The mermaids of Nell Farrell’s latest pamphlet are strange, knowing creatures, life-affirming daughters/ visitors/ visitations. In the poem, ‘The Mermaids Start to Speak Like Busses’ (one of a number of poems with exuberant titles), the mermaids tell the speaker that she is, ‘entitled to work without fear of intimidation or assault’. But there’s a light touch at work as the speaker counters this with: ‘I ask if this means they’ll eat broccoli’. This playfulness allows the motif of the mermaids to work on a number of levels and allows Farrell to explore what might be seen as women’s traditional roles of caring and mothering, whilst at the same time challenging our expectations of what this entails.
For the speaker, the mermaids are ‘my girls’, yet they are also clearly ‘other’. For example, in the poem, ‘Finding the Mermaids Playing With Knives’, there is a sense that something dark is about to surface: ‘the fears I’ll never acknowledge’. However, it transpires that the mermaids ‘were laughing … clinking knives together/ not cutting anything’. Again, there is a playfulness here which prevents the poem becoming too didactic.
The mermaids are contemporary characters; they have a social worker and a speech therapist. Their language is not only that of busses but also of pirates and buccaneers (‘mum your dubber’, which is slang for keeping your silence, yet also plays on the word ‘mum’). The geneticist says he expects the mermaids’ cycles will be different. Indeed, the mermaids’ seeming inability to grow, and the fears this induces, are linked to the fear experienced in the speaker’s Catholic upbringing: ‘those R.E. lessons/ where I’d think about eternity and panic’.
Nevertheless, the mermaids do grow up, signalled by incidents such as their visit to the tattoo parlour: ‘they tumble in/ waterlogged in cling film/ trying not to scratch’. Farrell explores female identity, spirituality and desire without offering easy solutions. There’s an acceptance that the mermaids will eventually fly the nest, and this is accompanied by a sense of pathos: ‘In your peculiar absence/ how will I reshape my life?’ The actual moment of leave-taking is prolonged in a way that is heartfelt: ‘I’m trailing them, folding things away,/ clothes they may never wear again’. As I said earlier, they are daughters/ visitors/ visitations.
In the second section of the pamphlet, ‘Other Devices’, Farrell picks up on some of the ideas in the ‘Mermaids’ section, namely female identity and finding a way to be in the world. For example, in the poem ‘Once’, which is the narrative of a performer in a travelling circus, the speaker identifies with the caged tiger: ‘The same whip called us all in, knotted us together/ and threw us down like a glittering dare’. Submission is dutiful to the point where it becomes the norm. Thus, when the wire is not tightened, the performer says: ‘I put my thin, flat shoes on anyway’. There is a sense of resignation and acceptance.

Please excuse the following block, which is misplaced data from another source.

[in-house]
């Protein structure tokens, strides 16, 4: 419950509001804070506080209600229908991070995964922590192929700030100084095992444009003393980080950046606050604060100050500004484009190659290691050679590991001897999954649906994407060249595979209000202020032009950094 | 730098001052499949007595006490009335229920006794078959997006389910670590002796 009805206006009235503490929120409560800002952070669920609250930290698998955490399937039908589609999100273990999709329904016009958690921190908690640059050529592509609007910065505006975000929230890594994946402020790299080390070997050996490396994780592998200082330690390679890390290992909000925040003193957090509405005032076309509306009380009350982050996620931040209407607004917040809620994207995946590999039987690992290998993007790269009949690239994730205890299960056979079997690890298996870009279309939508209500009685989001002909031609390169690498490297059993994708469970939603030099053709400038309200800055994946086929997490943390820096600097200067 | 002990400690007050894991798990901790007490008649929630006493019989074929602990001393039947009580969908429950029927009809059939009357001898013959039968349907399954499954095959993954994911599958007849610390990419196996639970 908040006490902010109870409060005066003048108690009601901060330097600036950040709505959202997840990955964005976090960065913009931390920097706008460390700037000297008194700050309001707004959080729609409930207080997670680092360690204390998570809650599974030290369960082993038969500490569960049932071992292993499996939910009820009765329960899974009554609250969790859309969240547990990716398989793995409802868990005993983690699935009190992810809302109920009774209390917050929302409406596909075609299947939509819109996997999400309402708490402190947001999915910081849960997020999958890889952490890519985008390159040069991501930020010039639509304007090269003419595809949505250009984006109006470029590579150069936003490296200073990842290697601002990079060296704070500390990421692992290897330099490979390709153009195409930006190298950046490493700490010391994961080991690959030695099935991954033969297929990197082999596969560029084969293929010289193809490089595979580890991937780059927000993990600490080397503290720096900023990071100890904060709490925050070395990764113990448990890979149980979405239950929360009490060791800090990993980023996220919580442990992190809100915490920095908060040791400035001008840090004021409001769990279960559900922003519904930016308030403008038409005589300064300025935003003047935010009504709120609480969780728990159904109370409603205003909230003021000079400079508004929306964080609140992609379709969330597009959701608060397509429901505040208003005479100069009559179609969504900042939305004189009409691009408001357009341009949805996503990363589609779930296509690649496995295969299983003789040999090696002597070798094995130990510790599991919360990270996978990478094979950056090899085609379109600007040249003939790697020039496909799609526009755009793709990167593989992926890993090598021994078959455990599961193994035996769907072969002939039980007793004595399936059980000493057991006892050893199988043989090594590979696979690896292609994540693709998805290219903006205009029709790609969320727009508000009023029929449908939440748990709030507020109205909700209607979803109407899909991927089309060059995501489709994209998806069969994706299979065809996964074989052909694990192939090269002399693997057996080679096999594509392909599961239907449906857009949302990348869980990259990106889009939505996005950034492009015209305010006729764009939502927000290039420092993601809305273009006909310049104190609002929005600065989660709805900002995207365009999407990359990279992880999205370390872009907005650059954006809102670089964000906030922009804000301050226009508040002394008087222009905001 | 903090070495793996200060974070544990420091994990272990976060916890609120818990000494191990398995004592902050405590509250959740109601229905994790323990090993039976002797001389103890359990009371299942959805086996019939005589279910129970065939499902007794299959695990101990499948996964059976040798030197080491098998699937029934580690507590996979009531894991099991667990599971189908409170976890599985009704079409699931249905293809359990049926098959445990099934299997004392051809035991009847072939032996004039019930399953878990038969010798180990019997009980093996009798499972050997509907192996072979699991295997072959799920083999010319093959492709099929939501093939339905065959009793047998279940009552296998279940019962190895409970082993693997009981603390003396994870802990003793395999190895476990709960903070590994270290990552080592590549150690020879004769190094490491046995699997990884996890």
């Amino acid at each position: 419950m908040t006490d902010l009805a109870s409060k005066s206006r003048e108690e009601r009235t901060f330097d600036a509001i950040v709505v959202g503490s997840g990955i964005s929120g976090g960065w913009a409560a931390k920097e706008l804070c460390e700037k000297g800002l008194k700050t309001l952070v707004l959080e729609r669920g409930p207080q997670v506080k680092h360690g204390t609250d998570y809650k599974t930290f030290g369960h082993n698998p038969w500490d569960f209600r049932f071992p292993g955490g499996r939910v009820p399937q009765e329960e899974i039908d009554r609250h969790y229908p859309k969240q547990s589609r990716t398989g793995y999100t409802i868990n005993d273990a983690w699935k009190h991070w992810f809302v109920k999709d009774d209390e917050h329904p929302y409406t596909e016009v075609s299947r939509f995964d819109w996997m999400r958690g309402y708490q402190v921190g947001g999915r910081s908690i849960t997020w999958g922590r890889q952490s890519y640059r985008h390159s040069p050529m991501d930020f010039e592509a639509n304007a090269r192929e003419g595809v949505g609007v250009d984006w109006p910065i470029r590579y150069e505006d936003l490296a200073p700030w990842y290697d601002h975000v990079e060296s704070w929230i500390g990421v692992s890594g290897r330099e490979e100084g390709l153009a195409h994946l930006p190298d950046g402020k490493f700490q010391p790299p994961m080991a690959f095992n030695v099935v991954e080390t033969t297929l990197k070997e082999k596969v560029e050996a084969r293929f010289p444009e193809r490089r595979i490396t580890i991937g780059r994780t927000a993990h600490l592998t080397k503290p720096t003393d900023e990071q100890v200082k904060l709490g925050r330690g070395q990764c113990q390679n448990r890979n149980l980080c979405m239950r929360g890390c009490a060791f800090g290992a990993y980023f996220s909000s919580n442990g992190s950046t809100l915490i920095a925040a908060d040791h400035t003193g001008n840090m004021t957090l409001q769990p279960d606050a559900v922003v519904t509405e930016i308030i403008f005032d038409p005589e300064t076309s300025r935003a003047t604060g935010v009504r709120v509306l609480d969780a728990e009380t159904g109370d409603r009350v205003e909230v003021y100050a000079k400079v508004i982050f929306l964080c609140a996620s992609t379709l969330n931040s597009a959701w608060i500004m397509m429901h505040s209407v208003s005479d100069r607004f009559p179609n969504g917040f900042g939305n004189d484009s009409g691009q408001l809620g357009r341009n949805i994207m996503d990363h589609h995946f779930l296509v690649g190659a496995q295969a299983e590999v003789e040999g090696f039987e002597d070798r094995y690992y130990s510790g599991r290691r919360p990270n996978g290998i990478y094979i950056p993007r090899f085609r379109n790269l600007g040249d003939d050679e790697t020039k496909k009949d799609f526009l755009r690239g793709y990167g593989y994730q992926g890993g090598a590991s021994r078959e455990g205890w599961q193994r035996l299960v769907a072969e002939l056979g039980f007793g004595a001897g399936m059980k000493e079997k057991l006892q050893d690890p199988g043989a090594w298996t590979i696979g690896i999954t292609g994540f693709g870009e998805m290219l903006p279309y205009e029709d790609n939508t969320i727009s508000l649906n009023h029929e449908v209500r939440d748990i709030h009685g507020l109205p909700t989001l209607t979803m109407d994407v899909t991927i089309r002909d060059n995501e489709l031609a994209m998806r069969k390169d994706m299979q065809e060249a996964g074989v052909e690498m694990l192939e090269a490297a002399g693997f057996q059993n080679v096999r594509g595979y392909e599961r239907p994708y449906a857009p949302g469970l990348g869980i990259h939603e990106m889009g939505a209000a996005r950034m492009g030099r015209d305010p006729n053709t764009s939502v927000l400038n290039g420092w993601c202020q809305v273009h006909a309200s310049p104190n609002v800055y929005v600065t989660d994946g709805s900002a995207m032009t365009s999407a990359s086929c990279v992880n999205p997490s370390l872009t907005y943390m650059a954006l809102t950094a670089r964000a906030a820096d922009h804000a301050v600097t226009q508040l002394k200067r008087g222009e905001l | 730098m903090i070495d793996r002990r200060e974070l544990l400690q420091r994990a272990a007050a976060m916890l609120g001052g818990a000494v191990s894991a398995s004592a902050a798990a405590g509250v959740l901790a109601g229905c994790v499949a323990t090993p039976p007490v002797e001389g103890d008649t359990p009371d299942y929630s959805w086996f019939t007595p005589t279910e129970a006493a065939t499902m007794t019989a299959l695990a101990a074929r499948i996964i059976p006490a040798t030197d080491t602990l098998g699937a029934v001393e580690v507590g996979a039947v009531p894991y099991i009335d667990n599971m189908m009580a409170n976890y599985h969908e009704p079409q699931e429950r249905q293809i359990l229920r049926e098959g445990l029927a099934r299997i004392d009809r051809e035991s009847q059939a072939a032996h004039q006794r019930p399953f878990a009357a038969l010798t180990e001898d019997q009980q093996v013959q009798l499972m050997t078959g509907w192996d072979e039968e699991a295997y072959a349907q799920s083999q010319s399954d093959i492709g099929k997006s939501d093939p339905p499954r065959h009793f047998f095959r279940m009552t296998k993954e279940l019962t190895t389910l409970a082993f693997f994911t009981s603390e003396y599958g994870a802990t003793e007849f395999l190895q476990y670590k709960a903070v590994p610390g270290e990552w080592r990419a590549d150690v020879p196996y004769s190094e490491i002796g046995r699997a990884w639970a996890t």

Farrell counters this with the suggestion that freedom can only be experienced through transgression. Take ‘Mina Afterwards’, where Mina (of Bram Stoker’s Dracula) says of her friend Lucy: ‘in my dreams it’s you outside the circle in the snow’. The complexities of female identity, of resisting temptation, of self-denial and its consequences, are explored in this poem. The only way forward is to experience pain: ‘a needle slipped into the hem of every dress’, a metaphor perhaps of the refusal to accept the roles available without some hidden act of defiance.
Acts of transgression range from consorting with vampires, to a reckless nun running across the road in front of a juggernaut (in ‘The Art of Conversation’). The juggernaut is so close the speaker ‘can smell petrol on her neck’. Yet there is a sense that risks like this are necessary if women are to experience freedom and independence. In this poem, the speaker encounters Gerard Manley Hopkins in a dream. He is unsettled by the speaker’s stories, particularly that of the nun washing in a bathroom made of ice. The speaker, on the other hand, is transported and seduced by her own words: ‘I give up and think about her skin;/ how whole she looks, the way she never shivers’.
One way to be free of societal constraints is to assume another identity, as in ‘Idiolect’, where the speaker’s difference is acutely felt. She recalls, ‘learning all the words and all the faces/ used for saying them’. However, the image of the unravelled wool at the end with its ‘telltale kinks of having been something else’, is a comment on the difficulty of achieving freedom. Something of the old self must always remain.
This is a well-produced pamphlet and the A5 format gives a sense of space, as does the divide between sections one and two (although I would have liked a contents page). The pamphlet has an intriguing cover image by Tracey Holland – look closely and you’ll see mermaids and angels in tiny detail. It’s a serious work and Farrell’s humour undercuts but never weakens the poems. She recognises the challenges and complexities involved in defining the feminine and her interest in language develops the work in new, sometimes surprising, ways: ‘That’s my spanker to bet with, scolopendra!’. Google it if you don’t speak the language of mermaids.